Wokesters or felons: Whom would you hire?
Last year, the noted columnist Andrew Sullivan was fired from his position at New York Magazine because, he wrote, the staff and management at the publication seemed to believe “that any writer not actively committed to critical theory in questions of race, gender, sexual orientation, and gender identity is actively, physically harming co-workers merely by existing in the same virtual space.”
Around the same time, well-known, centrist columnist Bari Weiss left her position at The New York Times after alleging that she had been bullied by some of her colleagues and was called a “racist” and a “Nazi” for her expressed views. “There are terms for all of this: unlawful discrimination, hostile work environment, and constructive discharge,” she wrote. “I’m no legal expert. But I know that this is wrong.”
Unfortunately, the newsrooms at New York Magazine and The New York Times were deemed to be unsafe places for their employees because they were forced to work with people with differing views. So, imagine how those same employees would feel if their organizations hired someone who could potentially be harmful. Say, someone who was convicted of committing an actual violent crime such as assault, battery, rape or even murder?
That’s what’s happening across the country right now. Because of the dire labor shortage caused by a perfect storm of government entitlements, higher savings and an out-of-control media hysteria around a virus that is in our rearview mirror, many people are still concerned about their “safety.” They’re quitting their jobs in record numbers and choosing to stay at home because it’s “safer.”
So, what can employers do? Why, here’s a good answer: hire unsafe people.
In California, a rubber recycling company’s long practice of hiring ex-felons is paying off as a resource for much needed labor. About half of the company’s 65 employees have spent time in prison and are mostly sourced from local halfway houses. “They stack up very well when it comes to skills,” the company’s CEO told the Los Angeles Times.
A job fair in Ohio attracted “background friendly” companies who were willing to hire people with a criminal past to fill their open positions. An ex-con who spent more than 33 years in prison for aggravated robbery and murder recently celebrated his anniversary with a manufacturer in Cincinnati. A former drug dealer is finding new employment opportunities in Tennessee. The CEO of JPMorgan Chase started a coalition aimed at hiring ex-cons. Kim Kardashian has pushed reforms to help prisoners get more jobs. There’s even a federal tax credit that rewards employers for hiring ex-convicts.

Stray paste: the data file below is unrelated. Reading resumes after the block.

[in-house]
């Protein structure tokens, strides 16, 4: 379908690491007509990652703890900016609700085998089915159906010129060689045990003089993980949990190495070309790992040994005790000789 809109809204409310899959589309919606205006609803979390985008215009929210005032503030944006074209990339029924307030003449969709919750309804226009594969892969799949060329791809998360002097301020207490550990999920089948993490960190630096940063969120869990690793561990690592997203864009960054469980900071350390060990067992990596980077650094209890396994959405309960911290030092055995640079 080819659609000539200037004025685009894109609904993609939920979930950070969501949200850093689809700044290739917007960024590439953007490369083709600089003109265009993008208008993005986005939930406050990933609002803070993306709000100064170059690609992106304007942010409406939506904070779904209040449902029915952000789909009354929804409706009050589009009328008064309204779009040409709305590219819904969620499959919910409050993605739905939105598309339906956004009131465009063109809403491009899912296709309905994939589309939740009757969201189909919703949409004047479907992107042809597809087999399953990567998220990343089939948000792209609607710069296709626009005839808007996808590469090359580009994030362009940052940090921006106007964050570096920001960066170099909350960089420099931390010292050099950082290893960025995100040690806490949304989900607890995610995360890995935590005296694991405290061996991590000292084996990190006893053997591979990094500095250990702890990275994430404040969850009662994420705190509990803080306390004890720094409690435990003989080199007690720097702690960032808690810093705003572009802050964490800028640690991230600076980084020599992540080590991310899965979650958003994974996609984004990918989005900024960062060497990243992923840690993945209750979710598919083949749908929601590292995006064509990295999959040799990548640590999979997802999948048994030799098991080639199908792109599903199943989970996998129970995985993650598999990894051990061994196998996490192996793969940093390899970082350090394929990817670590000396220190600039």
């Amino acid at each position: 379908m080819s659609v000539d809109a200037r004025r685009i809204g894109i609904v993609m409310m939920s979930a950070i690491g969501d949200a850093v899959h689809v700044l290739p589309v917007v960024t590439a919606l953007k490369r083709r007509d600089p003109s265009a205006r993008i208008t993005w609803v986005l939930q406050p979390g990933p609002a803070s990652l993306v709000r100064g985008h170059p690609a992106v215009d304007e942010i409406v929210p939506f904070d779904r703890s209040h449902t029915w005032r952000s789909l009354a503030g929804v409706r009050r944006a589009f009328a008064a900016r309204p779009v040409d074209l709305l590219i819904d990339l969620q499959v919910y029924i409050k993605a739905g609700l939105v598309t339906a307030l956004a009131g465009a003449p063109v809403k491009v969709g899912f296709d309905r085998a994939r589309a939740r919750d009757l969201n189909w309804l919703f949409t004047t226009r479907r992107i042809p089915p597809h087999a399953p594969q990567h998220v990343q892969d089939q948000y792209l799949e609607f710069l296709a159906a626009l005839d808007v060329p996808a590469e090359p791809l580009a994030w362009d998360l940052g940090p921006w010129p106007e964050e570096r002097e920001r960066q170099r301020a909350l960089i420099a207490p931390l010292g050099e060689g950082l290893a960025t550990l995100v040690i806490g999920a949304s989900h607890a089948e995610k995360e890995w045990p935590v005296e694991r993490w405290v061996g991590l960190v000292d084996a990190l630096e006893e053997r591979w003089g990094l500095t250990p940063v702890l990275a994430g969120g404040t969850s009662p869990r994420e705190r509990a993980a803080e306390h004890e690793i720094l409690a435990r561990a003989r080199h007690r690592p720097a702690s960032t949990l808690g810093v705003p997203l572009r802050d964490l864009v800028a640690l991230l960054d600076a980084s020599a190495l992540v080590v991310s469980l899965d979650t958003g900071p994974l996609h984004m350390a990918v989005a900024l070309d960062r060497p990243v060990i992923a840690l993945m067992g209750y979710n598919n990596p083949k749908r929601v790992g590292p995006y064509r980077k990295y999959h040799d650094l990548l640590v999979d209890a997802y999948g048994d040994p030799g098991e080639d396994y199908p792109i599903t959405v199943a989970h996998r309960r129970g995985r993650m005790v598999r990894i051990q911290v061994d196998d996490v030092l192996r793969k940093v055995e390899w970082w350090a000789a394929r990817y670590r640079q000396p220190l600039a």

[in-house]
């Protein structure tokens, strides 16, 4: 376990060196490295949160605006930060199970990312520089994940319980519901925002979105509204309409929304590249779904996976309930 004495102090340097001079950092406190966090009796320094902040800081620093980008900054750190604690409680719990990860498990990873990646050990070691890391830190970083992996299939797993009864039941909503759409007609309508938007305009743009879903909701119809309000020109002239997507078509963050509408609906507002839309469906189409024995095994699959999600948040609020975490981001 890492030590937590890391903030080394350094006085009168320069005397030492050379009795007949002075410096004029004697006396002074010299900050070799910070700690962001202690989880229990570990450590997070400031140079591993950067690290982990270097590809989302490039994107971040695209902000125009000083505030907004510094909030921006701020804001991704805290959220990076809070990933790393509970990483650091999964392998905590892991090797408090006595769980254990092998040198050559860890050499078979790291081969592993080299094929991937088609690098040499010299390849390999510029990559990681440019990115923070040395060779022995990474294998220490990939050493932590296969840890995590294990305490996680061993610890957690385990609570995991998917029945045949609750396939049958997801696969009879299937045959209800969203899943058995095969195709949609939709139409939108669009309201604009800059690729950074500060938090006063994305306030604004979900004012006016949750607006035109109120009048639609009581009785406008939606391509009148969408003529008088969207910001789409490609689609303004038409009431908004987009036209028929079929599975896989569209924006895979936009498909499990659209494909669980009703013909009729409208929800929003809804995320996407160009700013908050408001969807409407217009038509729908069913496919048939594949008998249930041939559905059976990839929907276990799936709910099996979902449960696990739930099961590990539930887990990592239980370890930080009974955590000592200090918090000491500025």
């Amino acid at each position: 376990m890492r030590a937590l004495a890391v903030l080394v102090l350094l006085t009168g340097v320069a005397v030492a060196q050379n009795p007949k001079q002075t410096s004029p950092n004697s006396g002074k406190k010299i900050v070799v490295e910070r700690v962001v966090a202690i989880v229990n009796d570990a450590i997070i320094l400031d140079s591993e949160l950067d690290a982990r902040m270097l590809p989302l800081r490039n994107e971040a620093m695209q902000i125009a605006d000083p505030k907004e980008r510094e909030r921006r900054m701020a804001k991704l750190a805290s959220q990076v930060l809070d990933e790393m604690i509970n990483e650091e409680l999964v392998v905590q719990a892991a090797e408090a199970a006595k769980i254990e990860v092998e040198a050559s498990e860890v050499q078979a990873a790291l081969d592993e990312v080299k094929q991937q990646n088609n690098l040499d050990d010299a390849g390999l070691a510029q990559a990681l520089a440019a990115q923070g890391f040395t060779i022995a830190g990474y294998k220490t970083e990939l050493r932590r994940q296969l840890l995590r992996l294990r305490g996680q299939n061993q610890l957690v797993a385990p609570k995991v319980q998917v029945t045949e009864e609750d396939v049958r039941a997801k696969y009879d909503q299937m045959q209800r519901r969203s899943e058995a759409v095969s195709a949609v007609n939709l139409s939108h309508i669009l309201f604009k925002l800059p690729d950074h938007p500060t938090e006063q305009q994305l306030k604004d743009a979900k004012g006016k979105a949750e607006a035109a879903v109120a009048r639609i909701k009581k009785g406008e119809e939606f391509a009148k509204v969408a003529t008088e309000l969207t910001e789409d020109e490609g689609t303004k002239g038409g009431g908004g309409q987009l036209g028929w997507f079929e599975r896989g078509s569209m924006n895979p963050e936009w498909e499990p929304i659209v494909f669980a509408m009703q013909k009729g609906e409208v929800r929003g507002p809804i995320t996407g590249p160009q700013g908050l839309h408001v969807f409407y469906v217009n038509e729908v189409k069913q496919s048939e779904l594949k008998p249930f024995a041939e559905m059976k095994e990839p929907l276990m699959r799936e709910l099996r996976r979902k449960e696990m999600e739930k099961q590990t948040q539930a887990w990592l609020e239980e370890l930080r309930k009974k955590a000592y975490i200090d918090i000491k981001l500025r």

This is not new. Even before the pandemic, a report from the Society for Human Resource Management and the Charles Koch Institute found that an increasing number of employers were widening their search for job candidates to include people with criminal histories (a whopping one in three American adults). Many U.S. employers said they were willing to hire someone with a record if that applicant is the best person for the job, with more than 28 percent of corporate respondents even willing to hire those with prior records of violent crimes.
Good for them. People can be rehabilitated, and if there’s one silver lining in this labor shortage it is that there are more opportunities for those released from prison. In fact, and according to a recruiter from a Pennsylvania staffing agency, many employers have found that those released prisoners are an “untapped group” of employees. “These individuals want to work and can be productive on the job,” he told Fox News.
But what about my safety?
This is a world in which employees can get seasoned journalists fired because they feel threatened merely by existing in the same “virtual space.” This is a world in which a side-glance, an off-hand comment or an overly friendly hug can supposedly create an “unsafe space” and result in accusations of harassment or workplace bullying. This is a world in which some employees feel threatened when a co-worker has a different political view, doesn’t believe in climate change or enjoyed Dave Chappelle’s recent Netflix special.
So how can these workers, so afraid for their safety, cope with colleagues who literally killed or raped someone in their past? Well, we’re going to find out, because those workers’ jobs are being replaced by those very people. This is what you get when you get involved in a company’s employment practices.
Difficult times require difficult decisions. Small business confidence is dropping amid labor shortages. As a small business owner, many of my clients would be more than happy to hire an ex-prisoner who had been convicted of aggravated assault rather than some wokester who is upset because her boss once voted for a Republican and doesn’t support an increased minimum wage.
We’d be more than pleased to hire an ex-con who can be relied on to show up to the office every day and perform his job instead of a whining twenty-something who complains because a nearby employee is listening to music they find offensive.
So yes, let’s relax the rules around drug use and prior convictions if it means getting hard workers, even if their behavior is a little rough around the edges.
Gene Marks is founder of The Marks Group, a small-business consulting firm. He frequently appears on CNBC, Fox Business and MSNBC.